WASHINGTON—The Information Technology and Innovation Foundation (ITIF) today announced 10 nominees for its 2015 Luddite Award. The annual “honor” recognizes the year’s most egregious example of a government, organization, or individual stymieing the progress of technological innovation. In announcing the nominees, ITIF also opened an online poll and invited the public to help decide the “winner.” The result will be announced in late January.
“Innovation is a wellspring of human progress. It provides higher living standards, better health, a cleaner environment, increased access to information, and countless other benefits. Yet too many people stubbornly oppose it,” said Robert D. Atkinson, ITIF’s founder and president. “The purpose of the Luddite Award is to point out glaring examples of how misunderstood self-interest or misbegotten ideology can stifle progress. It is important for policymakers to recognize the pattern and steadfastly champion innovation.”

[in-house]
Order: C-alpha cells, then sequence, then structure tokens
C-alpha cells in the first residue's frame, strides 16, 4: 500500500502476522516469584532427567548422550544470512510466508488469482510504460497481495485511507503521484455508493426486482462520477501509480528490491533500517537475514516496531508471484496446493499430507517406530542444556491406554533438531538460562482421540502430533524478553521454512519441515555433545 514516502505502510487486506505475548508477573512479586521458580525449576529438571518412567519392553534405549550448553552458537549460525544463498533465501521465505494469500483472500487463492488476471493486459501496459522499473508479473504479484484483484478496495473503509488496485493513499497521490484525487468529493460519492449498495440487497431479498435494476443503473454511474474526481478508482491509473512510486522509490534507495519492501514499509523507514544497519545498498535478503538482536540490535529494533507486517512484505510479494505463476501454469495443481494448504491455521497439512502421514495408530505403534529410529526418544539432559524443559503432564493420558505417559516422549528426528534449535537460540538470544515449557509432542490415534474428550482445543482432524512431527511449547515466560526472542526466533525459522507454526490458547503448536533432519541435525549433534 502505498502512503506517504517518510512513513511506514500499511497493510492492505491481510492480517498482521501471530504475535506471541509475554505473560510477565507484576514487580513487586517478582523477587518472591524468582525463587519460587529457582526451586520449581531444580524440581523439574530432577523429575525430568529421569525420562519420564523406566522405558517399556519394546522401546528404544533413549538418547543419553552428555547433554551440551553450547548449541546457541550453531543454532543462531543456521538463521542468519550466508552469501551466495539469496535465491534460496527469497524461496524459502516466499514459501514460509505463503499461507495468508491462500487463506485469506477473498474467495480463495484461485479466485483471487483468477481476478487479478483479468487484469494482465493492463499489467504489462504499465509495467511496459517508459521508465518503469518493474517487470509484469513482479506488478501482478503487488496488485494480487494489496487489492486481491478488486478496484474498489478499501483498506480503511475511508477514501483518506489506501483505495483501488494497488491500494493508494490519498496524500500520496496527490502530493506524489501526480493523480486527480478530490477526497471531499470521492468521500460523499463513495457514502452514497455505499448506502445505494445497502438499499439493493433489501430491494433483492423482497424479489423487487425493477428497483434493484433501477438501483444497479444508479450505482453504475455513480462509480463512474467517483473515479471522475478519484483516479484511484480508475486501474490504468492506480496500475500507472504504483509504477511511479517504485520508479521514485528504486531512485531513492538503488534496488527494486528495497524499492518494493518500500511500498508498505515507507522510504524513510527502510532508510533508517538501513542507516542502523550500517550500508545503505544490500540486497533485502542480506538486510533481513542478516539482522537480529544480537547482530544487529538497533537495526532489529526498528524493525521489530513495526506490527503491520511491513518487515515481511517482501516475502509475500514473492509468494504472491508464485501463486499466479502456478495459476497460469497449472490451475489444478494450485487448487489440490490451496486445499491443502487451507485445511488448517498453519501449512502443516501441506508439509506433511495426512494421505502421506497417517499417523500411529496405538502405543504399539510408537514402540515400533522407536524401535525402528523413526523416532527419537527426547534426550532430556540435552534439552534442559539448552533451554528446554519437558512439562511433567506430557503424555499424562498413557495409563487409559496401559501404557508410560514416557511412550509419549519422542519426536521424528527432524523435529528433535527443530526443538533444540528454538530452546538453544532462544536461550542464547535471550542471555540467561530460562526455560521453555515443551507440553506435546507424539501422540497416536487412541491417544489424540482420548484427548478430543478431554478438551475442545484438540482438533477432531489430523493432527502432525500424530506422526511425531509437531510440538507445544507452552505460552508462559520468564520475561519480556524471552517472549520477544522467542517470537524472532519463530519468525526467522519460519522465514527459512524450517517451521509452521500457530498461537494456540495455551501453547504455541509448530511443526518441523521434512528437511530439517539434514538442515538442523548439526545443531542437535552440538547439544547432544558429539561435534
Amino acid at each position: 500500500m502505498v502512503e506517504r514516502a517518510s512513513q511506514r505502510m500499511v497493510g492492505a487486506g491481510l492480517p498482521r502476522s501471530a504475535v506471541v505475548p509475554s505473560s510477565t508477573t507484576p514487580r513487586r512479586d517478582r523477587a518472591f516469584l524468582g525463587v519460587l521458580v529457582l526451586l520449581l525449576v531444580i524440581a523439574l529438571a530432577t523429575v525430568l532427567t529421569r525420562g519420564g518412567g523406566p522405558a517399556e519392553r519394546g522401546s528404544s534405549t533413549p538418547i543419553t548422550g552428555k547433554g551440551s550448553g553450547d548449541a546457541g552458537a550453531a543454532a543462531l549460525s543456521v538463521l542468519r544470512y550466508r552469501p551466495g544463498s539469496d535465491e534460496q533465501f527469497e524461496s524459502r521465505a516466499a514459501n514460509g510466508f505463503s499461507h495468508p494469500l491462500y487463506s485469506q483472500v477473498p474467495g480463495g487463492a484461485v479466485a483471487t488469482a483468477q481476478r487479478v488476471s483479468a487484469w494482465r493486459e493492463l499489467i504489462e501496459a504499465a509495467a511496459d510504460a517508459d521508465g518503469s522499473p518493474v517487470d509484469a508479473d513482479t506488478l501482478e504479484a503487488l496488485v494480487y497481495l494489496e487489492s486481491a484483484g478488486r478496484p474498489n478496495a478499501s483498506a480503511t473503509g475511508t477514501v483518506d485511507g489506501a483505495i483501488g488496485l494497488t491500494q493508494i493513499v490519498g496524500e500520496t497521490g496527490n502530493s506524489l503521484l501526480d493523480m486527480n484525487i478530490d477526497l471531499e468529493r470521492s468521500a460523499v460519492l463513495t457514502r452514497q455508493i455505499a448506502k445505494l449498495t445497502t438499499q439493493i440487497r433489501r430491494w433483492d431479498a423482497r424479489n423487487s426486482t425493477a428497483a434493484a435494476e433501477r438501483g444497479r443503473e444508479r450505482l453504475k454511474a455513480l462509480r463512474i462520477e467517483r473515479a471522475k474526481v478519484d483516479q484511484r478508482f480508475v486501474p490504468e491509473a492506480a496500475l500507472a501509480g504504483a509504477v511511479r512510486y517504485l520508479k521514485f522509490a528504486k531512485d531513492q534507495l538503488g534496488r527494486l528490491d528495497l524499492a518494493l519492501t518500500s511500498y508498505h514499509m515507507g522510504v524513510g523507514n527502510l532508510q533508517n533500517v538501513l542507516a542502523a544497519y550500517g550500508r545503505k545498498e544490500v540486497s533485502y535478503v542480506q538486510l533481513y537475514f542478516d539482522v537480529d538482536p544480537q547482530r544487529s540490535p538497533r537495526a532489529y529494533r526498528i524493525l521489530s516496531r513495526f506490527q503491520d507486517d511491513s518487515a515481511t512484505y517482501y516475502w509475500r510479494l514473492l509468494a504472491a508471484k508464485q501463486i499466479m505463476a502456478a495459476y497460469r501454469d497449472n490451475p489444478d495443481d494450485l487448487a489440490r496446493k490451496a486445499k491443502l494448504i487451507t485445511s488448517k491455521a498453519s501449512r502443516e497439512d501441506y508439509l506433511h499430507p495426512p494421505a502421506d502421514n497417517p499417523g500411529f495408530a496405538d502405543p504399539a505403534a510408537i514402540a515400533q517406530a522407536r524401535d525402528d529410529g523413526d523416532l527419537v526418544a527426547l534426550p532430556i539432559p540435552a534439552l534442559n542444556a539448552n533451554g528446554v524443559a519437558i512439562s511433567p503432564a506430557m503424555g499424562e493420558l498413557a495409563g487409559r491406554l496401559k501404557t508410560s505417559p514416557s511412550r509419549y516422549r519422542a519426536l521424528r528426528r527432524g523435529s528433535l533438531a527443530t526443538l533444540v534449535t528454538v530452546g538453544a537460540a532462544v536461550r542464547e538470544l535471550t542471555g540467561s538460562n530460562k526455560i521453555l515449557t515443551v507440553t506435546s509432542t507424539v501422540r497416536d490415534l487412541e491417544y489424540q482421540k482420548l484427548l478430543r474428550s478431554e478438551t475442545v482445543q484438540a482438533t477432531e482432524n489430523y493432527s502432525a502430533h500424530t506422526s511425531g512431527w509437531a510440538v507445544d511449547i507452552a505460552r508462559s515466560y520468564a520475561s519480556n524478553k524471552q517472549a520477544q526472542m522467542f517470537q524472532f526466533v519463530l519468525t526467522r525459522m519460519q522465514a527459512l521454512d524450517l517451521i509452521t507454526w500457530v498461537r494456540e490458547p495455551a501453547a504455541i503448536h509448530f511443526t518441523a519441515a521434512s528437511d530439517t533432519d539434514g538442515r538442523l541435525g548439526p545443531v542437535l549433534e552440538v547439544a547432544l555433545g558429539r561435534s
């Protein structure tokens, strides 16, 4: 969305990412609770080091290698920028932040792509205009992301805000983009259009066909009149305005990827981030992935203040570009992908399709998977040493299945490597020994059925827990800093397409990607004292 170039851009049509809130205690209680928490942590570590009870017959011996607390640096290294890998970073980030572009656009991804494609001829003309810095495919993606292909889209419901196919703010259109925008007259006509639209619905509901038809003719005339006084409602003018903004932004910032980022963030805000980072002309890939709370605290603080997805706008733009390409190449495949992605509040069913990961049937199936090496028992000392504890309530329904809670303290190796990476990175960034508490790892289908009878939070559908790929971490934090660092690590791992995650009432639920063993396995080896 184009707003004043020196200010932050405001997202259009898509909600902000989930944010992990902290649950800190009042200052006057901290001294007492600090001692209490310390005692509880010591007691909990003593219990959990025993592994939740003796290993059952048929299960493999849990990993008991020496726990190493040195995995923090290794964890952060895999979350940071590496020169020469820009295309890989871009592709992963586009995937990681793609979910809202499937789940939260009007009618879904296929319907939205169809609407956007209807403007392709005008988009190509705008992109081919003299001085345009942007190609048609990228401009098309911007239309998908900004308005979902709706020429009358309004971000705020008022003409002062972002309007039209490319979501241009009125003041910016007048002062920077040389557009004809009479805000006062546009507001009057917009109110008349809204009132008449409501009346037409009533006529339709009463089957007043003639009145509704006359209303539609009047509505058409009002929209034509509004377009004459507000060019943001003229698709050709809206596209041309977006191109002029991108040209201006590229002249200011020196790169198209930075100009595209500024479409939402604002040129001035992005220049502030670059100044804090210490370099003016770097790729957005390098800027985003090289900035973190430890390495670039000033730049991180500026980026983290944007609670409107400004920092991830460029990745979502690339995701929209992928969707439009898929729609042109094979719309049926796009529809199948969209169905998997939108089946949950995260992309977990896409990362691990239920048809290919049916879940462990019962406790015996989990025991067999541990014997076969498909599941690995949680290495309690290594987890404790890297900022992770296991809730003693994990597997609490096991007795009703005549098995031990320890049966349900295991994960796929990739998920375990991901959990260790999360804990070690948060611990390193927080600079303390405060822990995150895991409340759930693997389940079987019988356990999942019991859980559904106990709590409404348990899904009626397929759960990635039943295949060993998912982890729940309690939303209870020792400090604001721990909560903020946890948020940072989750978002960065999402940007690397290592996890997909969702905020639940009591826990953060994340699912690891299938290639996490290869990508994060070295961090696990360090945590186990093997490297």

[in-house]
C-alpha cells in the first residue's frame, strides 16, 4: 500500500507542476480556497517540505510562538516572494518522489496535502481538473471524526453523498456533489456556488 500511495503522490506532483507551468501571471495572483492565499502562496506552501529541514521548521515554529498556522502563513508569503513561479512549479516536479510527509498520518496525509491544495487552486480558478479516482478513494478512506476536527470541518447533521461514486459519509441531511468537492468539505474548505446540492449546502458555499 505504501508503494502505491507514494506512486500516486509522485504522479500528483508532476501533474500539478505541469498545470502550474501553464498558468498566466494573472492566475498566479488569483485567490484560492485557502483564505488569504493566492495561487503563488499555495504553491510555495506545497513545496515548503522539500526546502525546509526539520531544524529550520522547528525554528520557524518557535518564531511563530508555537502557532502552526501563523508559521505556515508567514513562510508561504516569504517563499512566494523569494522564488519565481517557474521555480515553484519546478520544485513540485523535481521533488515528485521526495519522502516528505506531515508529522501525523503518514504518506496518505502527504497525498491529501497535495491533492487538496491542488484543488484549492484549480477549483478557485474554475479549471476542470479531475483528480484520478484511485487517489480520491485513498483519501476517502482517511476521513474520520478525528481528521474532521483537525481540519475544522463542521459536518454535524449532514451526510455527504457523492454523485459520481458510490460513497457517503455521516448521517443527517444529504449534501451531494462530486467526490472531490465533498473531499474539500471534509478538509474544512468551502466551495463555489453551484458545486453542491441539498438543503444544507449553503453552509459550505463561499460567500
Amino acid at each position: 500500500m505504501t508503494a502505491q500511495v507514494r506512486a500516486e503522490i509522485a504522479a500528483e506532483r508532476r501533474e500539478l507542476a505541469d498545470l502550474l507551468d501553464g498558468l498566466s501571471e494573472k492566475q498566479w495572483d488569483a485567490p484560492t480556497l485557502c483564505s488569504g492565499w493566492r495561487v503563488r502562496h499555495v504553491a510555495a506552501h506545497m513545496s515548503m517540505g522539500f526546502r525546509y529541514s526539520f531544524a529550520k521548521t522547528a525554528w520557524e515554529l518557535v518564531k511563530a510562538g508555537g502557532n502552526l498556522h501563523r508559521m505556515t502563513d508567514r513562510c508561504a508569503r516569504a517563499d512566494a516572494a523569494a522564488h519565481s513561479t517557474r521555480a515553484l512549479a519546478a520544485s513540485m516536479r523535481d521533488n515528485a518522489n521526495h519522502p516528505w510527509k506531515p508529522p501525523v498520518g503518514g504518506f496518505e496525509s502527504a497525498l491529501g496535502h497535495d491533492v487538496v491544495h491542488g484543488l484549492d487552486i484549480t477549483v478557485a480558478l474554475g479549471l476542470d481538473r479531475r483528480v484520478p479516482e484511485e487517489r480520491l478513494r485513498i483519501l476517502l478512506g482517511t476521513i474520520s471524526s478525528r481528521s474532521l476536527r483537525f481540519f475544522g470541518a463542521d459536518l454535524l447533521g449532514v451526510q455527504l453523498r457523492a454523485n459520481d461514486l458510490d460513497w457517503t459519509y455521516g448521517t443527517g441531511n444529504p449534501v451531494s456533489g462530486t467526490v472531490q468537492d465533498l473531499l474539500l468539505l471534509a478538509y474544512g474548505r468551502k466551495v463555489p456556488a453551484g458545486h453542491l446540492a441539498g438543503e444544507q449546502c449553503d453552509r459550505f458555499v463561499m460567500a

Highlighting what it refers to as the “worst of the year’s worst innovation killers,” ITIF outlines its rationale for each nomination in a new report. The nominees include:
1. Alarmists, even including respected luminaries such as Elon Musk and Stephen Hawking, touting an artificial intelligence apocalypse.
2. Advocates, including Hawking and Noam Chomsky, seeking a ban on “killer robots.”
3. Vermont and other states limiting automatic license plate readers.
4. Europe, China, and others choosing taxi drivers over car-sharing passengers.
5. The U.S. paper industry opposing e-labeling.
6. California’s governor vetoing RFID tags in driver’s licenses.
7. Wyoming effectively outlawing citizen science.
8. The Federal Communications Commission limiting broadband innovation.
9. The Center for Food Safety fighting genetically improved food.
10. Ohio and other states banning red light cameras.
“Just as Ned Ludd wanted to smash mechanized looms and halt industrial progress in the 19th century, today’s neo-Luddites want to foil technological innovation to the detriment of the rest of society. If we want a world in which innovation thrives, then everyone’s New Year’s resolution should be to replace neo-Luddism with an attitude of risk-taking and faith in the future,” Atkinson concluded.